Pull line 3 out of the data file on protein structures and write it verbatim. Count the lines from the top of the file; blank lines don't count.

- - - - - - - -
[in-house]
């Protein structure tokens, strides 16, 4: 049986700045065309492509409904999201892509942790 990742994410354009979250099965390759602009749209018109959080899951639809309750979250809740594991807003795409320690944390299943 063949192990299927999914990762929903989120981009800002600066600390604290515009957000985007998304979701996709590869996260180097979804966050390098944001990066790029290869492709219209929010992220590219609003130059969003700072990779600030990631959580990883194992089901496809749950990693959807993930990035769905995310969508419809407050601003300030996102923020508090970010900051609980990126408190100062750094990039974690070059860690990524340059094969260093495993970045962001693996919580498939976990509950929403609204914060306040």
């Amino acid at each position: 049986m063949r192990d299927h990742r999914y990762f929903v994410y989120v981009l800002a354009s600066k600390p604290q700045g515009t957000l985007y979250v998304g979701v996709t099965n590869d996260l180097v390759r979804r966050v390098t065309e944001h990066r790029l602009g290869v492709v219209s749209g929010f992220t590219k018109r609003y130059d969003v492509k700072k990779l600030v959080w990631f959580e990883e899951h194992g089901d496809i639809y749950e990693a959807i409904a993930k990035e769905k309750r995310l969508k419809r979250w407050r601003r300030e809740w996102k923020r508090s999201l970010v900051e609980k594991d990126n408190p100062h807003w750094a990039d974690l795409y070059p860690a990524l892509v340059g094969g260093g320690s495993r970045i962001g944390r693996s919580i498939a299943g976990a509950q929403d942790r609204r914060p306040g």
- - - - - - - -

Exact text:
């Amino acid at each position: 049986m063949r192990d299927h990742r999914y990762f929903v994410y989120v981009l800002a354009s600066k600390p604290q700045g515009t957000l985007y979250v998304g979701v996709t099965n590869d996260l180097v390759r979804r966050v390098t065309e944001h990066r790029l602009g290869v492709v219209s749209g929010f992220t590219k018109r609003y130059d969003v492509k700072k990779l600030v959080w990631f959580e990883e899951h194992g089901d496809i639809y749950e990693a959807i409904a993930k990035e769905k309750r995310l969508k419809r979250w407050r601003r300030e809740w996102k923020r508090s999201l970010v900051e609980k594991d990126n408190p100062h807003w750094a990039d974690l795409y070059p860690a990524l892509v340059g094969g260093g320690s495993r970045i962001g944390r693996s919580i498939a299943g976990a509950q929403d942790r609204r914060p306040g």